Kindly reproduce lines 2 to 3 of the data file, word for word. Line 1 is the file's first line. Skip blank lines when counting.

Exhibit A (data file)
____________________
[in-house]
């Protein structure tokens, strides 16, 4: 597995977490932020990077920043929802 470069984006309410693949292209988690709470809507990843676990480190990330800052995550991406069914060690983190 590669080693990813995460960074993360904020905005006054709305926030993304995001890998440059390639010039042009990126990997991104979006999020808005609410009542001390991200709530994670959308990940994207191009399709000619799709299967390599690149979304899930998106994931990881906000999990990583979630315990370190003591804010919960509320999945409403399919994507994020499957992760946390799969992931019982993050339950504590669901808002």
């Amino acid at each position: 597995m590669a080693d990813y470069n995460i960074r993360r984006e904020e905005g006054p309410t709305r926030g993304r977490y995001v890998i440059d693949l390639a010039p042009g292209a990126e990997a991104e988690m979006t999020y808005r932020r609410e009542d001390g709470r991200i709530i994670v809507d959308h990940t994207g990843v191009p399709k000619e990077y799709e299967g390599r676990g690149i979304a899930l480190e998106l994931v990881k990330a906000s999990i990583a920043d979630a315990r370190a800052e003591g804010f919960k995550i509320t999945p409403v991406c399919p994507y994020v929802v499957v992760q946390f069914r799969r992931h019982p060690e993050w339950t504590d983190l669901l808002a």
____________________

């Protein structure tokens, strides 16, 4: 597995977490932020990077920043929802 470069984006309410693949292209988690709470809507990843676990480190990330800052995550991406069914060690983190 590669080693990813995460960074993360904020905005006054709305926030993304995001890998440059390639010039042009990126990997991104979006999020808005609410009542001390991200709530994670959308990940994207191009399709000619799709299967390599690149979304899930998106994931990881906000999990990583979630315990370190003591804010919960509320999945409403399919994507994020499957992760946390799969992931019982993050339950504590669901808002």
């Amino acid at each position: 597995m590669a080693d990813y470069n995460i960074r993360r984006e904020e905005g006054p309410t709305r926030g993304r977490y995001v890998i440059d693949l390639a010039p042009g292209a990126e990997a991104e988690m979006t999020y808005r932020r609410e009542d001390g709470r991200i709530i994670v809507d959308h990940t994207g990843v191009p399709k000619e990077y799709e299967g390599r676990g690149i979304a899930l480190e998106l994931v990881k990330a906000s999990i990583a920043d979630a315990r370190a800052e003591g804010f919960k995550i509320t999945p409403v991406c399919p994507y994020v929802v499957v992760q946390f069914r799969r992931h019982p060690e993050w339950t504590d983190l669901l808002a």